From the Department of Radiology, University of Wisconsin School of Medicine and Public Health, E3/311 Clinical Sciences Center, 600 Highland Ave, Madison, WI 53792 (M.C.O., M.G.L., L.M.G., D.H.K., P.J.P.); Department of Radiology, Mayo Clinic Scottsdale, Scottsdale, Ariz (C.O.M.); Mallinckrodt Institute of Radiology, Washington University School of Medicine, St Louis, Mo (V.M.M.); and Department of Radiology, University of Texas MD Anderson Cancer Center, Houston, Tex (K.M.E.).

Articles in the Update section provide current knowledge to supplement or update information found in full-length articles previously published in . Authors of the previously published article provide a brief synopsis that emphasizes important new information such as technological advances, revised imaging protocols, new clinical guidelines involving imaging, or updated classification schemes. Articles in this section are published solely online and are linked to the original article.
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http://dx.doi.org/10.1148/rg.2020200119DOI Listing
http://www.ncbi.nlm.nih.gov/pmc/articles/PMC7534456PMC
September 2020

Trans-diaphragmatic Pathologies: Anatomical Background and Spread of Disease on Cross-sectional Imaging.

Curr Probl Diagn Radiol 2021 Mar-Apr;50(2):252-261. Epub 2020 Jun 1.

Department of Radiology, The University of Texas MD Anderson Cancer Center, Houston, TX. Electronic address:

The diaphragm is not only a sheet of muscle separating the abdominal and thoracic cavities: it plays an essential role in ventilation and can act as a gateway for the spread of different disease processes between the abdominal and the thoracic cavity. Careful attention to the appearance of the diaphragm on various imaging modalities is essential to ensure the accurate diagnosis of diaphragmatic disorders, which may be secondary to functional or anatomical derangements.
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http://dx.doi.org/10.1067/j.cpradiol.2020.05.007DOI Listing
June 2020

Morison's pouch: anatomical review and evaluation of pathologies and disease spread on cross-sectional imaging.

Abdom Radiol (NY) 2020 08;45(8):2315-2326

Department of Abdominal Imaging, The University of Texas MD Anderson Cancer Center, 1515 Holcombe Blvd, Houston, TX, 77030, USA.

The peritoneum is a complex structure. Having a better understanding of this complex anatomy will enable the radiologist to accurately assess and diagnose the wide range of intra-abdominal pathologies. In this article, we review the anatomy, boundaries, and connections of Morison's pouch. In addition, we discuss the incidence and development of common pathological conditions within Morison's pouch and the role of multiple imaging modalities in assessment and diagnosis of these conditions.
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http://dx.doi.org/10.1007/s00261-020-02597-1DOI Listing
August 2020

Acute diverticulitis: Key features for guiding clinical management.

Eur J Radiol 2020 Jul 30;128:109026. Epub 2020 Apr 30.

Department of Radiology and Biomedical Imaging, University of California, San Francisco, CA, United States.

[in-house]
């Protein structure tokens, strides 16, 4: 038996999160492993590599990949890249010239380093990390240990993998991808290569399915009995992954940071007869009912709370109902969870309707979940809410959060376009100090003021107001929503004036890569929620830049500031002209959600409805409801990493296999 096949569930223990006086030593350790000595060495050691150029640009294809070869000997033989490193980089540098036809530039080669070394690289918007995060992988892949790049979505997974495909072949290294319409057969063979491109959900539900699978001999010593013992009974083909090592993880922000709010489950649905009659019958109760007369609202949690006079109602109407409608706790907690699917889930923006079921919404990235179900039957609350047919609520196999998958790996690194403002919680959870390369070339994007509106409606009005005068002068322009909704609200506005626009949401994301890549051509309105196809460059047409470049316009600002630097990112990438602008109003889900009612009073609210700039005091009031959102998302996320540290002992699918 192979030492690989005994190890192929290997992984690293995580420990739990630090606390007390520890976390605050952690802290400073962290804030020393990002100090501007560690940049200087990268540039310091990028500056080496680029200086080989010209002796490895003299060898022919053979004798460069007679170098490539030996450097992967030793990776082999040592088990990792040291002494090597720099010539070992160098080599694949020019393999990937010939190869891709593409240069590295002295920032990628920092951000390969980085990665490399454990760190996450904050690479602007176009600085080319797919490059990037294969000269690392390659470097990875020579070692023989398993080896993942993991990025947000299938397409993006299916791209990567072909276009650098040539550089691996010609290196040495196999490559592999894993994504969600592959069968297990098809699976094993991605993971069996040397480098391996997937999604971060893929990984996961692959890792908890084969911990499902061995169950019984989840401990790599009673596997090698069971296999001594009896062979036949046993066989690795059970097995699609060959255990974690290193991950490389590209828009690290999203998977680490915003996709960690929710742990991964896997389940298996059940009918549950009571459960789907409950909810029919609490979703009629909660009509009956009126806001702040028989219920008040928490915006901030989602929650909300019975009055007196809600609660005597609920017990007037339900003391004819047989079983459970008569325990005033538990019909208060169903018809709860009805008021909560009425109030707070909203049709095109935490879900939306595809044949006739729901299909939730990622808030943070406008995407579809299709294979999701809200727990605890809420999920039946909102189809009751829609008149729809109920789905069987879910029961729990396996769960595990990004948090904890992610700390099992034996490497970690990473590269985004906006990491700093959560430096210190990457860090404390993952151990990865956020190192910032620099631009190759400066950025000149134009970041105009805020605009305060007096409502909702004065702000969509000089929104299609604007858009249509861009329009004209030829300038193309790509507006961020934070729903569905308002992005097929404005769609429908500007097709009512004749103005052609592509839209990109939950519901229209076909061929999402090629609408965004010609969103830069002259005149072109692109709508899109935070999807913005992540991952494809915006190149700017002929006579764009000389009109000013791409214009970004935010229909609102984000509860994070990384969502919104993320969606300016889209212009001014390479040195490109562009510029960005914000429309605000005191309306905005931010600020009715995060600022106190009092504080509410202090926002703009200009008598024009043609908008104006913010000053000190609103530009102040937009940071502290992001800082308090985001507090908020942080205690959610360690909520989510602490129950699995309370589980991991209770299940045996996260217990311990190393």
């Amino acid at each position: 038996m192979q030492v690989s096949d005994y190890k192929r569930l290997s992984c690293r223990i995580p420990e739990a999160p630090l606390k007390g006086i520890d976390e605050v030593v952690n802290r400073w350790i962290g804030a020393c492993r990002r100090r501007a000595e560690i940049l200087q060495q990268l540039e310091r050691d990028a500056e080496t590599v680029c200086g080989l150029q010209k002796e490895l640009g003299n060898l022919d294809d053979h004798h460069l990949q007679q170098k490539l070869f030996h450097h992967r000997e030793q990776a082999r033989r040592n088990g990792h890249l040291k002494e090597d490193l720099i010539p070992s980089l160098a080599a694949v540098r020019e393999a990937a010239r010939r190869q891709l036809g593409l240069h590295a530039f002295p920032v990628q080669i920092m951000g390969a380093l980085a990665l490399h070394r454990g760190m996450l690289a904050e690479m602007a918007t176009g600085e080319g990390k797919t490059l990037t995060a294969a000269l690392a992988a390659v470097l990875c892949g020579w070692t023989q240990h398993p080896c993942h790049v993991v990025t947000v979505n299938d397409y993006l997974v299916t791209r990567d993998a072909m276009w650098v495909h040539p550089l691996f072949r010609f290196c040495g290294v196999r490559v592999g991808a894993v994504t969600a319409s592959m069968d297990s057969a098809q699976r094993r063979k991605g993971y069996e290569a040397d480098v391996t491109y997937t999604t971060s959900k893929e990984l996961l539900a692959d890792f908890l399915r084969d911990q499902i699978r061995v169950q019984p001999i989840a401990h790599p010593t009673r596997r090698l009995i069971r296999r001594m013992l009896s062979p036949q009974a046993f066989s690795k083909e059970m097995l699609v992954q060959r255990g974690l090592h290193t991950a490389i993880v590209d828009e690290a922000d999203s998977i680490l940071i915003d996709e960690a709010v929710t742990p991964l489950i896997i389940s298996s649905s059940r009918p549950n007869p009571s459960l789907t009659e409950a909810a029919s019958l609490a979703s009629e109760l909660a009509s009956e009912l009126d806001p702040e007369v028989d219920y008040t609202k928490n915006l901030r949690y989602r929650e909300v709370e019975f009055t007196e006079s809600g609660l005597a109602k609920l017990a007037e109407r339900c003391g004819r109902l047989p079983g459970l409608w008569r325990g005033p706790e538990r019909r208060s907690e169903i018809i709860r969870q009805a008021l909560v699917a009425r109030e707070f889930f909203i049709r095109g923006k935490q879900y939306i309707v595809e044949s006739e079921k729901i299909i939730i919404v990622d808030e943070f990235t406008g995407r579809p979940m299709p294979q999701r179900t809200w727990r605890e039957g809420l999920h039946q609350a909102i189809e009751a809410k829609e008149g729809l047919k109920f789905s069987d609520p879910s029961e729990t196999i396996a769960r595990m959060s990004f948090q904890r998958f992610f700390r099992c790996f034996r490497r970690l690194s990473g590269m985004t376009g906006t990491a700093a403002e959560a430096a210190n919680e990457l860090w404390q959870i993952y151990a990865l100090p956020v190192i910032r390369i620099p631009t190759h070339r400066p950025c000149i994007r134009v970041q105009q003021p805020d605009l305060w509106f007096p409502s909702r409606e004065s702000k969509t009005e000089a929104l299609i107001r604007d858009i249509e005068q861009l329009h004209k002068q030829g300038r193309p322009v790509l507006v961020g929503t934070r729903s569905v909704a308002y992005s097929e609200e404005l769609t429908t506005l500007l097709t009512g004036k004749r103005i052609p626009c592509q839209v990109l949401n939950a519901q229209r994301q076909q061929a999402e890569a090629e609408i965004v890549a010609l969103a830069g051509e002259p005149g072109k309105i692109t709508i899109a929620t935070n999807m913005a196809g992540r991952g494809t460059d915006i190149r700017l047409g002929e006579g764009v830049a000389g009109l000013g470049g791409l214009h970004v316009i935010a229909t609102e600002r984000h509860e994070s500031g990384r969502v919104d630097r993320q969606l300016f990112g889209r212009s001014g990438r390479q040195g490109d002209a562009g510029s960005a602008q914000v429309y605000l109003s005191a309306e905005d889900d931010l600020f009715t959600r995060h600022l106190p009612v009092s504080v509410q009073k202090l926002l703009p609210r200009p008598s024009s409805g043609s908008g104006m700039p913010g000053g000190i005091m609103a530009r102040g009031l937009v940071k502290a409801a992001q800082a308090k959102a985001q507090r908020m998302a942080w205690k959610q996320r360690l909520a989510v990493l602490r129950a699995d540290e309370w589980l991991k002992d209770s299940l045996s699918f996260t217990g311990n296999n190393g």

Diverticular disease of the colon and small bowel is an important cause of pathology leading to emergency department visits and urgent gastrointestinal surgery. CT is a highly sensitive and specific modality for the diagnosis of acute diverticulitis and its complications as well as for the exclusion of alternate causes of pathology. Ultrasound, MRI and virtual CT colonoscopy have important adjunct roles for screening and workup of complications in specific patient populations. While diverticular disease most commonly involves the descending and sigmoid colon, it can also affect the proximal colon and small bowel. Acute diverticulitis may be categorized as uncomplicated or complicated according to the degree of inflammatory changes and related complications it induces, although some degree of overlap exists in clinical practice. Uncomplicated diverticulitis is classically characterized by localized inflammation surrounding a diverticulum ranging from wall thickening and phlegmonous change to the development of small, localized pericolic abscesses. Complicated forms of disease manifest with larger pericolic and distant abscesses, fistulae to adjacent organs, perforation, and peritonitis. Recurrent episodes of diverticulitis may lead to muscular hypertrophy of the bowel wall and luminal narrowing, potentially leading to bowel obstruction. Several imaging features may help to differentiate diverticulitis from colonic malignancy, however this remains a diagnostic imaging challenge that often requires further evaluation with colonoscopy. In this review, we discuss the pathophysiology and key imaging features of acute diverticulitis and its complications. We explore both common and uncommon presentations of the disease involving the colon and small bowel, acute and chronic manifestations of disease, and pitfalls to recognize when imaging alone may be insufficient to distinguish benign from malignant.
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http://dx.doi.org/10.1016/j.ejrad.2020.109026DOI Listing
July 2020